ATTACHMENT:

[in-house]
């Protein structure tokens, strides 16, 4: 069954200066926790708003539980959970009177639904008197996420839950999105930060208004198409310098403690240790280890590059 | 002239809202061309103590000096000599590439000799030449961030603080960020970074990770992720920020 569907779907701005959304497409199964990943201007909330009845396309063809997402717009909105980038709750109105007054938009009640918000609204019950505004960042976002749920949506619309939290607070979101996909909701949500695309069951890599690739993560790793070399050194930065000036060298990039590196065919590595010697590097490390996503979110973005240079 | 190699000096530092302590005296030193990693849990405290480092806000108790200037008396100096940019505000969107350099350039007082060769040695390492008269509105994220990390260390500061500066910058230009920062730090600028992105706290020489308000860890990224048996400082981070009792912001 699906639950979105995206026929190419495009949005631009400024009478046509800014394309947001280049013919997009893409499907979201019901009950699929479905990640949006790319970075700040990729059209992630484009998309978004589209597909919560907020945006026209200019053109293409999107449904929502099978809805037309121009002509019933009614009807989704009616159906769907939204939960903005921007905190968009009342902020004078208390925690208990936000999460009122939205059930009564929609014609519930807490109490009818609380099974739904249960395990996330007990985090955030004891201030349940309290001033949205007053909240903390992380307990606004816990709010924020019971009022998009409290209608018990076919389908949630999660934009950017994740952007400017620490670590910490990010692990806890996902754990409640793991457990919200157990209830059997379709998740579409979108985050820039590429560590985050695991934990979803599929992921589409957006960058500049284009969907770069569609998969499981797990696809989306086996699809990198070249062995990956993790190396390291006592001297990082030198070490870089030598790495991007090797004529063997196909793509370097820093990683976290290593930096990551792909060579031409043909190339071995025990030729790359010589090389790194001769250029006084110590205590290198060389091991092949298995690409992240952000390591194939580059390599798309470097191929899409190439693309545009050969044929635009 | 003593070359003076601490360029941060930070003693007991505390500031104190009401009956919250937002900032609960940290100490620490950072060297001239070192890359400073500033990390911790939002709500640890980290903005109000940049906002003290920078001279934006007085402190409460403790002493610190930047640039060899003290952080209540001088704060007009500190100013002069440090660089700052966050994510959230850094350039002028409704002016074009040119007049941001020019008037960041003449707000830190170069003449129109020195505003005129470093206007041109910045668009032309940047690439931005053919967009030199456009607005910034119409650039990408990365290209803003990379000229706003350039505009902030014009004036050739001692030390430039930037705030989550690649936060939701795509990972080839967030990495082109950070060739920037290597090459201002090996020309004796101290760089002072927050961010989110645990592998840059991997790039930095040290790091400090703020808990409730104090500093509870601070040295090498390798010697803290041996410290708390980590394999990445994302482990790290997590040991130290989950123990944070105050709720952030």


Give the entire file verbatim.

[in-house]
């Protein structure tokens, strides 16, 4: 069954200066926790708003539980959970009177639904008197996420839950999105930060208004198409310098403690240790280890590059 | 002239809202061309103590000096000599590439000799030449961030603080960020970074990770992720920020 569907779907701005959304497409199964990943201007909330009845396309063809997402717009909105980038709750109105007054938009009640918000609204019950505004960042976002749920949506619309939290607070979101996909909701949500695309069951890599690739993560790793070399050194930065000036060298990039590196065919590595010697590097490390996503979110973005240079 | 190699000096530092302590005296030193990693849990405290480092806000108790200037008396100096940019505000969107350099350039007082060769040695390492008269509105994220990390260390500061500066910058230009920062730090600028992105706290020489308000860890990224048996400082981070009792912001 699906639950979105995206026929190419495009949005631009400024009478046509800014394309947001280049013919997009893409499907979201019901009950699929479905990640949006790319970075700040990729059209992630484009998309978004589209597909919560907020945006026209200019053109293409999107449904929502099978809805037309121009002509019933009614009807989704009616159906769907939204939960903005921007905190968009009342902020004078208390925690208990936000999460009122939205059930009564929609014609519930807490109490009818609380099974739904249960395990996330007990985090955030004891201030349940309290001033949205007053909240903390992380307990606004816990709010924020019971009022998009409290209608018990076919389908949630999660934009950017994740952007400017620490670590910490990010692990806890996902754990409640793991457990919200157990209830059997379709998740579409979108985050820039590429560590985050695991934990979803599929992921589409957006960058500049284009969907770069569609998969499981797990696809989306086996699809990198070249062995990956993790190396390291006592001297990082030198070490870089030598790495991007090797004529063997196909793509370097820093990683976290290593930096990551792909060579031409043909190339071995025990030729790359010589090389790194001769250029006084110590205590290198060389091991092949298995690409992240952000390591194939580059390599798309470097191929899409190439693309545009050969044929635009 | 003593070359003076601490360029941060930070003693007991505390500031104190009401009956919250937002900032609960940290100490620490950072060297001239070192890359400073500033990390911790939002709500640890980290903005109000940049906002003290920078001279934006007085402190409460403790002493610190930047640039060899003290952080209540001088704060007009500190100013002069440090660089700052966050994510959230850094350039002028409704002016074009040119007049941001020019008037960041003449707000830190170069003449129109020195505003005129470093206007041109910045668009032309940047690439931005053919967009030199456009607005910034119409650039990408990365290209803003990379000229706003350039505009902030014009004036050739001692030390430039930037705030989550690649936060939701795509990972080839967030990495082109950070060739920037290597090459201002090996020309004796101290760089002072927050961010989110645990592998840059991997790039930095040290790091400090703020808990409730104090500093509870601070040295090498390798010697803290041996410290708390980590394999990445994302482990790290997590040991130290989950123990944070105050709720952030």